·      Coordinate with owners: Establish who is responsible for what, such as moving breakables, clearing out personal items, access and hours of work.A new water-service installation in one of the oldest homes in our area required the use of a pneumatic jack-hammer through the floor and then the 4-ft. thick foundation wall (no wonder it stood the test of time)! Antiques hung on every wall and lots of museum-quality furniture needed to be relocated. Our contract clearly stated this was the owners’ responsibility and upon arrival, we asked if that had been done, with emphasis regarding wall-hung breakables on walls in adjoing rooms/floors. “Yes, you are free to begin.” Need I say what happened? No insurance claim because it was clearly spelled out in writing, signed by the customers, and they accepted the responsibility. However, we once had to replace a $400 “antique” lampshade that fell off of a table while we were retrofitting ductwork into an older home.

Then there are personal items like closets full of clothing and shoes. Make sure everyone is on the same page and knows who is responsible to move the items, and don’t start the work until that’s done. Get it in writing!

·      Safety items: Ensure items needed to grant personal safety and level-of-care expected are on hand prior to starting work. Booties, dust masks, safety glasses, hearing protection, drop cloths, hall and stairway runners, broom, dustpan, shop-vac, etc.  

·      Basic standards of care: Isolate work areas, if required, and ventilate as needed. If you have been through the EPA lead training program, you were taught basic standards of care contained in this document, and, if you haven’t been through the training, you need to be aware that a written standard of care exists: http://www2.epa.gov/sites/production/files/documents/steps.pdf. Even though this was written for the lead abatement program, it provides a good set of guidelines for a common sense approach to working within our customers’ buildings.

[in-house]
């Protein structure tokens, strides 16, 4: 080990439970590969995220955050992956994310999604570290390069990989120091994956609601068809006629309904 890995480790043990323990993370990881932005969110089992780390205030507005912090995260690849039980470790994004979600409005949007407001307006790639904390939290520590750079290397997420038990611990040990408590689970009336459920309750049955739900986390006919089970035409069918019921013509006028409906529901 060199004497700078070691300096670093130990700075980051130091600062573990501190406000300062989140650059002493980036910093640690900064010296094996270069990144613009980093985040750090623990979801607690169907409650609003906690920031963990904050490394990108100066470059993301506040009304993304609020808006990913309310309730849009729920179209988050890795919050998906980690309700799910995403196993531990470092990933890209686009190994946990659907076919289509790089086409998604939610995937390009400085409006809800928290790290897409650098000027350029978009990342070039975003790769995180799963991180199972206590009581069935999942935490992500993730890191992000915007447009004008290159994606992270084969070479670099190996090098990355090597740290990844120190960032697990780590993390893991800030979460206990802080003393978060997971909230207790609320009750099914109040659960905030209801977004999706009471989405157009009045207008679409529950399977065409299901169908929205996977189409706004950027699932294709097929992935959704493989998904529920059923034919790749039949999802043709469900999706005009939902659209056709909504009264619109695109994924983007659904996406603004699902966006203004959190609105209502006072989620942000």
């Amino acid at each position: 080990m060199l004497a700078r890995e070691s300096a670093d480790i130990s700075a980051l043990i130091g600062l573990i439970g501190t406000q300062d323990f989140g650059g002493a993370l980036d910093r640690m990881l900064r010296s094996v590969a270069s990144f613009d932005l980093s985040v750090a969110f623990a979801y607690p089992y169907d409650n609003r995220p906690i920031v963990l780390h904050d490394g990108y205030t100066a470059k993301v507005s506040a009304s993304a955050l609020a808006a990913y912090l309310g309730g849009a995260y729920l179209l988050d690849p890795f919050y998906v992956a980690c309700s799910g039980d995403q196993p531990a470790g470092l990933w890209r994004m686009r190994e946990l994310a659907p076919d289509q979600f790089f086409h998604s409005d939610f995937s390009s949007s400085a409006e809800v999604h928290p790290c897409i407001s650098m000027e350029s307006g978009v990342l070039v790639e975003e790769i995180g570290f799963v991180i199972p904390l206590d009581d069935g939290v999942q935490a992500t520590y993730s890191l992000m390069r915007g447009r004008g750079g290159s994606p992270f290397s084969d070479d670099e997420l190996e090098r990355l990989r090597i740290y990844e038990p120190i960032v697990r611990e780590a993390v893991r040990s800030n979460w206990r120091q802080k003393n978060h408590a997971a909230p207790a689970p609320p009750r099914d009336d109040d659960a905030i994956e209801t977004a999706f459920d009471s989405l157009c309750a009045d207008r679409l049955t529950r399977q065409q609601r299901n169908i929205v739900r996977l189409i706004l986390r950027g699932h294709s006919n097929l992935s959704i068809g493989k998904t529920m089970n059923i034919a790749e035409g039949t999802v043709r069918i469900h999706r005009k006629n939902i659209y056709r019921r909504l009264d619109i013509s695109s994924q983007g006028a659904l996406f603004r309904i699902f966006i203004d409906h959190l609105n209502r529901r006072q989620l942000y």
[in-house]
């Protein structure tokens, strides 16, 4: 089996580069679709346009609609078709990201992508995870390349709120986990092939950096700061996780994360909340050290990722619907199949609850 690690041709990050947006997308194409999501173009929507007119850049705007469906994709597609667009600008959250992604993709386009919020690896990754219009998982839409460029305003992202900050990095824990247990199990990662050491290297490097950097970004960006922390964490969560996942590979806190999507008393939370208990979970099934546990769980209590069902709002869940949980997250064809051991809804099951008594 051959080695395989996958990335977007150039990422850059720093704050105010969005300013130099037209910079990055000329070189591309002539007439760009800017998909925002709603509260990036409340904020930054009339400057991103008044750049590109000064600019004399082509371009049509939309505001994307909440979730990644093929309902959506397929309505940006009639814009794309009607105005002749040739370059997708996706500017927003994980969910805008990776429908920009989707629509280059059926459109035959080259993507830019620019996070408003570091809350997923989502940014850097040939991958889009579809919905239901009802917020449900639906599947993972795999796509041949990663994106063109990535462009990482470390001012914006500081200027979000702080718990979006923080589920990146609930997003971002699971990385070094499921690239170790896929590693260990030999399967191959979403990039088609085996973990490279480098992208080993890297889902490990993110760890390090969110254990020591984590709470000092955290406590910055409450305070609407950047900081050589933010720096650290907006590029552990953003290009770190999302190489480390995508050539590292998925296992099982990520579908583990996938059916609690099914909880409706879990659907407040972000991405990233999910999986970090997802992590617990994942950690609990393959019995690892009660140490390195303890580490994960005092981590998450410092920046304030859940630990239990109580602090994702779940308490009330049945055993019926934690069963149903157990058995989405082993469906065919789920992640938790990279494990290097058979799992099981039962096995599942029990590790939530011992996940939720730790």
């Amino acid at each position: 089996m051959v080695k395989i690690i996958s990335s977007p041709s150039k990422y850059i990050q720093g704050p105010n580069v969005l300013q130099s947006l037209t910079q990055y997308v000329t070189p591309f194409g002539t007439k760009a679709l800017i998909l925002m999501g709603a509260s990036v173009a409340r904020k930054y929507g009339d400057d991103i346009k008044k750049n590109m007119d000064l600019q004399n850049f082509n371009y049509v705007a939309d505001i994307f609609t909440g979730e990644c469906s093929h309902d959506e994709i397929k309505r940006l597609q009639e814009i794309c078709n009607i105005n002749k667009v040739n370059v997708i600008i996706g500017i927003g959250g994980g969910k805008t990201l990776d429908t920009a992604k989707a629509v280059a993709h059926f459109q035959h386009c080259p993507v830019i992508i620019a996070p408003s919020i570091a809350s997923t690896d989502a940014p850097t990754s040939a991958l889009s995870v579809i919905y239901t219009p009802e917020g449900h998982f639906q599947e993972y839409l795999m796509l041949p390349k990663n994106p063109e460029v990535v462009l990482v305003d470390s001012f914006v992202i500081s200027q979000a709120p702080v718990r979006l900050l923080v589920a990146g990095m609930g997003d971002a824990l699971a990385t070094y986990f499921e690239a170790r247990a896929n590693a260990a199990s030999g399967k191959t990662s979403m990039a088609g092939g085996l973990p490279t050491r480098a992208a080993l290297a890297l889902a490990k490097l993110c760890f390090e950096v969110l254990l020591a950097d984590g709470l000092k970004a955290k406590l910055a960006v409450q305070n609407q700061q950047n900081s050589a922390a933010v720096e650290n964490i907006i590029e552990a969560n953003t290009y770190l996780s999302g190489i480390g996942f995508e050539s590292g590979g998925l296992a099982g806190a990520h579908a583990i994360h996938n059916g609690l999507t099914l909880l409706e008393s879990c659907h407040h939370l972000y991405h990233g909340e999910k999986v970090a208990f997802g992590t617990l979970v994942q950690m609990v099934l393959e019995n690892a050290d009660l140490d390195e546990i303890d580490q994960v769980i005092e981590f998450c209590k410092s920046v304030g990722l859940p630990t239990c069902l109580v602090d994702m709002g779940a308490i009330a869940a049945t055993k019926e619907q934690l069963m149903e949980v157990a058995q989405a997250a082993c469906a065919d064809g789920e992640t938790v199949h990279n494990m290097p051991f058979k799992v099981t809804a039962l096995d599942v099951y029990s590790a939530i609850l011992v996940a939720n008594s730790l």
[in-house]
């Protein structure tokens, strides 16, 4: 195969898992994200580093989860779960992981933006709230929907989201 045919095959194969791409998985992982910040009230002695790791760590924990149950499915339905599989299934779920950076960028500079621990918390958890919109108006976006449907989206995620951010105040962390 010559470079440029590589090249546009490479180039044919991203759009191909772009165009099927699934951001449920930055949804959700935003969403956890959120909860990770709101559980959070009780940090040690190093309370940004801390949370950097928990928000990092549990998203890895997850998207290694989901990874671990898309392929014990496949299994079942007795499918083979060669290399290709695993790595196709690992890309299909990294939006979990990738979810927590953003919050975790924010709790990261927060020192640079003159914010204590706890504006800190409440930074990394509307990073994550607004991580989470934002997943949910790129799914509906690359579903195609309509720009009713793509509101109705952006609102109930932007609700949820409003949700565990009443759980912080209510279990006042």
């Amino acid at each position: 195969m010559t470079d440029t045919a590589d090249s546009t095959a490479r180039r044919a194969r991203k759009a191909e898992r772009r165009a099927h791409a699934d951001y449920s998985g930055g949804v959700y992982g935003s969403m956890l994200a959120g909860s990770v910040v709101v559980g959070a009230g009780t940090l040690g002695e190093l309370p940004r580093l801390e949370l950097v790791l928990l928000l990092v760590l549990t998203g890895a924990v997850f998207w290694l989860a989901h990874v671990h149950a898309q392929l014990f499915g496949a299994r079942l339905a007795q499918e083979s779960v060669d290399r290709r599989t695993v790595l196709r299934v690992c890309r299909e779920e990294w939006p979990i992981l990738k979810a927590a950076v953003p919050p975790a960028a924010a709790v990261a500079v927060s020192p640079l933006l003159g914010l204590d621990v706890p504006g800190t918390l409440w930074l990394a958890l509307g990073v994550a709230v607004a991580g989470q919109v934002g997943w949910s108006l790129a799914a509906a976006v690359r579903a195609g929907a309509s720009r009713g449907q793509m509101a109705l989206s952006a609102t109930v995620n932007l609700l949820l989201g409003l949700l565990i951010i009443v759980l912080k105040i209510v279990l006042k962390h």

·      Clean, clean, clean: Leave the jobsite cleaner than it was and haul away all debris (includes parts replaced) for proper disposal or recycling. Every time I’m tempted to leave a part behind or ignore the other trade’s mess they left behind, I hear Pop-Pop’s voice!

·      Emergency procedures: Know, in advance, expected procedures for emergencies and implement them as needed.Establish a set of protocols: do your employees know who to call first? Does that mean you? If so, know what is required and make sure your employees know the chain of command. Break a CFL or mercury bulb from a thermostat or control? The EPA has a published Pre Demolition document regarding removal of devices containing mercury: www.epa.gov/hg/pdfs/EPA-905-F-11-008.pdf Additional information about mercury is available via the link within this document.

·      Always communicate: Maintain communication with owners, and warn as necessary about hazards, damaged items or restrictions to areas where clean up is required.Little Johnny might love Bob the Builder, but having him venture into a work area where line voltage wiring, or other hazards exist, will result in your fanny being exposed to liability no matter how much the parent condoned his inquisitive venture into your work-zone. 

All Dave Yates material in print and on Contractor's Website is protected by Copyright 2013. Any reuse of this material (print or electronic) must first have the expressed written permission of Dave Yates and Contractor magazine. Please contact via email at: [email protected].   

About the Author

Dave Yates

Dave Yates material in print and on Contractor’s Website is protected by Copyright 2017. Any reuse of this material (print or electronic) must first have the expressed written permission of Dave Yates and Contractor magazine.